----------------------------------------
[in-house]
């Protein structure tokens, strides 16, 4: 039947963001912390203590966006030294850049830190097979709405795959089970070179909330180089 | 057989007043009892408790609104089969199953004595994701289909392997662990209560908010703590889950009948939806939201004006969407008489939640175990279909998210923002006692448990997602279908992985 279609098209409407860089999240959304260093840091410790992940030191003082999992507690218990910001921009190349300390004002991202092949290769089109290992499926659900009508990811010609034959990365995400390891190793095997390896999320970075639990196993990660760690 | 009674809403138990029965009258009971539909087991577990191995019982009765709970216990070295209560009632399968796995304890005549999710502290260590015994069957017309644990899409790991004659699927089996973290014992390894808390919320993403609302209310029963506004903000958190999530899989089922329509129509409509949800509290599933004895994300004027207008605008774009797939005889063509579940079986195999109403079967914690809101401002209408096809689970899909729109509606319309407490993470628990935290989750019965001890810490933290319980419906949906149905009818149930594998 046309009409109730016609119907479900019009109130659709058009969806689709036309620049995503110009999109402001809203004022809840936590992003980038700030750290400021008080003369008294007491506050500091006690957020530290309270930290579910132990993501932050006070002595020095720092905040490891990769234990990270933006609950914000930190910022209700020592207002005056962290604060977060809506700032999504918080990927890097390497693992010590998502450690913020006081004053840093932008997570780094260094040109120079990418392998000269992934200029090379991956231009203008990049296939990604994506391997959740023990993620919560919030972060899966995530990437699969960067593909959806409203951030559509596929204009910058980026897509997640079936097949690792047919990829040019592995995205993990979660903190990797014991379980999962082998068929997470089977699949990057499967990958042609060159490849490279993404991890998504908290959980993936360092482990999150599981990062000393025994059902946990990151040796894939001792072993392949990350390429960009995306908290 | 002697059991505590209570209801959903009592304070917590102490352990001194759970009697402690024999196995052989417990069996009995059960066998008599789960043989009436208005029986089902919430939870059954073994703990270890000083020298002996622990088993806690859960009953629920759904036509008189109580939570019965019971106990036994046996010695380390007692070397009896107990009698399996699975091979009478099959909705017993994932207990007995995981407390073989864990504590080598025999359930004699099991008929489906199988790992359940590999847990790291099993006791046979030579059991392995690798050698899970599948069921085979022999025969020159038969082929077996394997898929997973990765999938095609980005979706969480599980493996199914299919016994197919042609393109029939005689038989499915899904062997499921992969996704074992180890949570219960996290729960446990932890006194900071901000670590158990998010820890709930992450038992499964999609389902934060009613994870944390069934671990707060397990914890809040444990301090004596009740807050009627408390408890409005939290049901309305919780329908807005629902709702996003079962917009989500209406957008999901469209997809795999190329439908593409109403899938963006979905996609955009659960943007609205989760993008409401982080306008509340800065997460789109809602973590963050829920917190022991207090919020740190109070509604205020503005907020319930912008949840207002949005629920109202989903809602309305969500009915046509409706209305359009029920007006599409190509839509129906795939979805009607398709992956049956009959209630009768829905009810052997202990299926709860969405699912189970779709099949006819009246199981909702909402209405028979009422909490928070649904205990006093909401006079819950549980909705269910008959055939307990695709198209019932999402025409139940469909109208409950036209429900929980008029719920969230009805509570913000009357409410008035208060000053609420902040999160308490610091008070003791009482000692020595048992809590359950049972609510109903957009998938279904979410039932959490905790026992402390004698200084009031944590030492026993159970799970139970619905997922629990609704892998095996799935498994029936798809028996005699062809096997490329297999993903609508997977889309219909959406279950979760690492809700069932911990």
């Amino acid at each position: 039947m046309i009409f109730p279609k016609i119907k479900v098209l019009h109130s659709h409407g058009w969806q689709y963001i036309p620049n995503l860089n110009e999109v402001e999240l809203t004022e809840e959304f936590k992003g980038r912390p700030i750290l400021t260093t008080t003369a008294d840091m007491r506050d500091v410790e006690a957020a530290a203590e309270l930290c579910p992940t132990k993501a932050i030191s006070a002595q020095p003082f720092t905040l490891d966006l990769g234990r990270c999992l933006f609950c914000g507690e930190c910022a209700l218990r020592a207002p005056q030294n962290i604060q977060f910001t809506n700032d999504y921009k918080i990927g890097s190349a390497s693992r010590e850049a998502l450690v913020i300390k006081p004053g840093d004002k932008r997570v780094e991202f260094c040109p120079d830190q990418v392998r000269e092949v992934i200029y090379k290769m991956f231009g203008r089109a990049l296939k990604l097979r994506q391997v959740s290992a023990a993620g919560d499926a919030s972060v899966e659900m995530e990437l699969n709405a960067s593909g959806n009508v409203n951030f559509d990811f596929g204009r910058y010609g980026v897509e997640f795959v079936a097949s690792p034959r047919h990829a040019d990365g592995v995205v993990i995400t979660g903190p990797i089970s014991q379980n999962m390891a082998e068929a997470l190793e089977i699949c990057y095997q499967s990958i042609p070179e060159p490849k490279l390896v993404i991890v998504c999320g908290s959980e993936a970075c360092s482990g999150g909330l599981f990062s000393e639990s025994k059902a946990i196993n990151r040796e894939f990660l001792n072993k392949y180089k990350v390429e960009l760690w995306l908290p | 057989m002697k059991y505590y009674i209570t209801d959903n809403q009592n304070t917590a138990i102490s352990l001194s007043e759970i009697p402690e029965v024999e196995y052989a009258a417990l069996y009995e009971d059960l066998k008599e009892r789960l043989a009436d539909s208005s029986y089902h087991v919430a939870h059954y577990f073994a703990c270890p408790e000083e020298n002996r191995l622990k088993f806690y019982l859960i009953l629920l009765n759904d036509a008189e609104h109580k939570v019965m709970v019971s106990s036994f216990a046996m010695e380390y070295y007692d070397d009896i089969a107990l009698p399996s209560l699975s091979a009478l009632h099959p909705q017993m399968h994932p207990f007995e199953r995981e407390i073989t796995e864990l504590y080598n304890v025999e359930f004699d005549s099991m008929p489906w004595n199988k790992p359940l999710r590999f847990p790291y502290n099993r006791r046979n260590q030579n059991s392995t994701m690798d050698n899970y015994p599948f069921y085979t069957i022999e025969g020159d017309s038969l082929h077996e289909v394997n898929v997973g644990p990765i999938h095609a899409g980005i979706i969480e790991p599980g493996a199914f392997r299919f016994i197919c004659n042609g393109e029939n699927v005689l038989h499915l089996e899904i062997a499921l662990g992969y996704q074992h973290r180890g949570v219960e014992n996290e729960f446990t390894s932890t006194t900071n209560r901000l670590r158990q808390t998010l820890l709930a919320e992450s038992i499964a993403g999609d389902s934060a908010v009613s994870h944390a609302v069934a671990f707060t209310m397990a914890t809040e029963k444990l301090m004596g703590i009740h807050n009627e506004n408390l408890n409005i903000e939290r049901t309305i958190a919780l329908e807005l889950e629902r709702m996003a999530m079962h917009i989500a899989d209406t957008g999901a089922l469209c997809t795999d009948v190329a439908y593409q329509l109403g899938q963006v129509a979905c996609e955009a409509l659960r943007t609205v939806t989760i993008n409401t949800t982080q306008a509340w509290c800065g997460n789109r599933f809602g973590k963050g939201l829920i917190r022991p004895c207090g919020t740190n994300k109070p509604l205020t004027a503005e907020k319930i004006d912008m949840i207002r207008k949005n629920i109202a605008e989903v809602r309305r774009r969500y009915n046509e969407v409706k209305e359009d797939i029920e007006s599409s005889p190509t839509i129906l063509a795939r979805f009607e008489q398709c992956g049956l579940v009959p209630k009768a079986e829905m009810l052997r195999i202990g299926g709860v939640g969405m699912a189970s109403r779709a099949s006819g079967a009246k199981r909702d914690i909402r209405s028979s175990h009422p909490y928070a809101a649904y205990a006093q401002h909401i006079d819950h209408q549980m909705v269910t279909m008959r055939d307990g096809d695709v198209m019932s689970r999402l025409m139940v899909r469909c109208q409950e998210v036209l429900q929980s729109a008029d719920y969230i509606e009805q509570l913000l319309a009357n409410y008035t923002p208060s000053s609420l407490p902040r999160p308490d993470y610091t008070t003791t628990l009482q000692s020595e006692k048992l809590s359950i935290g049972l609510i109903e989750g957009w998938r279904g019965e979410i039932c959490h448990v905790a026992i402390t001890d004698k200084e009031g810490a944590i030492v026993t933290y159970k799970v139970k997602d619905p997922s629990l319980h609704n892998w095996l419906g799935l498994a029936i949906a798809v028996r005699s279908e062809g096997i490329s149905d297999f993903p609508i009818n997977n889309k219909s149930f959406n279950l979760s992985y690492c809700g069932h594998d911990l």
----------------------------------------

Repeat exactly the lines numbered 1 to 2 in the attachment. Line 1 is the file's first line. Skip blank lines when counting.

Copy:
[in-house]
């Protein structure tokens, strides 16, 4: 039947963001912390203590966006030294850049830190097979709405795959089970070179909330180089 | 057989007043009892408790609104089969199953004595994701289909392997662990209560908010703590889950009948939806939201004006969407008489939640175990279909998210923002006692448990997602279908992985 279609098209409407860089999240959304260093840091410790992940030191003082999992507690218990910001921009190349300390004002991202092949290769089109290992499926659900009508990811010609034959990365995400390891190793095997390896999320970075639990196993990660760690 | 009674809403138990029965009258009971539909087991577990191995019982009765709970216990070295209560009632399968796995304890005549999710502290260590015994069957017309644990899409790991004659699927089996973290014992390894808390919320993403609302209310029963506004903000958190999530899989089922329509129509409509949800509290599933004895994300004027207008605008774009797939005889063509579940079986195999109403079967914690809101401002209408096809689970899909729109509606319309407490993470628990935290989750019965001890810490933290319980419906949906149905009818149930594998 046309009409109730016609119907479900019009109130659709058009969806689709036309620049995503110009999109402001809203004022809840936590992003980038700030750290400021008080003369008294007491506050500091006690957020530290309270930290579910132990993501932050006070002595020095720092905040490891990769234990990270933006609950914000930190910022209700020592207002005056962290604060977060809506700032999504918080990927890097390497693992010590998502450690913020006081004053840093932008997570780094260094040109120079990418392998000269992934200029090379991956231009203008990049296939990604994506391997959740023990993620919560919030972060899966995530990437699969960067593909959806409203951030559509596929204009910058980026897509997640079936097949690792047919990829040019592995995205993990979660903190990797014991379980999962082998068929997470089977699949990057499967990958042609060159490849490279993404991890998504908290959980993936360092482990999150599981990062000393025994059902946990990151040796894939001792072993392949990350390429960009995306908290 | 002697059991505590209570209801959903009592304070917590102490352990001194759970009697402690024999196995052989417990069996009995059960066998008599789960043989009436208005029986089902919430939870059954073994703990270890000083020298002996622990088993806690859960009953629920759904036509008189109580939570019965019971106990036994046996010695380390007692070397009896107990009698399996699975091979009478099959909705017993994932207990007995995981407390073989864990504590080598025999359930004699099991008929489906199988790992359940590999847990790291099993006791046979030579059991392995690798050698899970599948069921085979022999025969020159038969082929077996394997898929997973990765999938095609980005979706969480599980493996199914299919016994197919042609393109029939005689038989499915899904062997499921992969996704074992180890949570219960996290729960446990932890006194900071901000670590158990998010820890709930992450038992499964999609389902934060009613994870944390069934671990707060397990914890809040444990301090004596009740807050009627408390408890409005939290049901309305919780329908807005629902709702996003079962917009989500209406957008999901469209997809795999190329439908593409109403899938963006979905996609955009659960943007609205989760993008409401982080306008509340800065997460789109809602973590963050829920917190022991207090919020740190109070509604205020503005907020319930912008949840207002949005629920109202989903809602309305969500009915046509409706209305359009029920007006599409190509839509129906795939979805009607398709992956049956009959209630009768829905009810052997202990299926709860969405699912189970779709099949006819009246199981909702909402209405028979009422909490928070649904205990006093909401006079819950549980909705269910008959055939307990695709198209019932999402025409139940469909109208409950036209429900929980008029719920969230009805509570913000009357409410008035208060000053609420902040999160308490610091008070003791009482000692020595048992809590359950049972609510109903957009998938279904979410039932959490905790026992402390004698200084009031944590030492026993159970799970139970619905997922629990609704892998095996799935498994029936798809028996005699062809096997490329297999993903609508997977889309219909959406279950979760690492809700069932911990």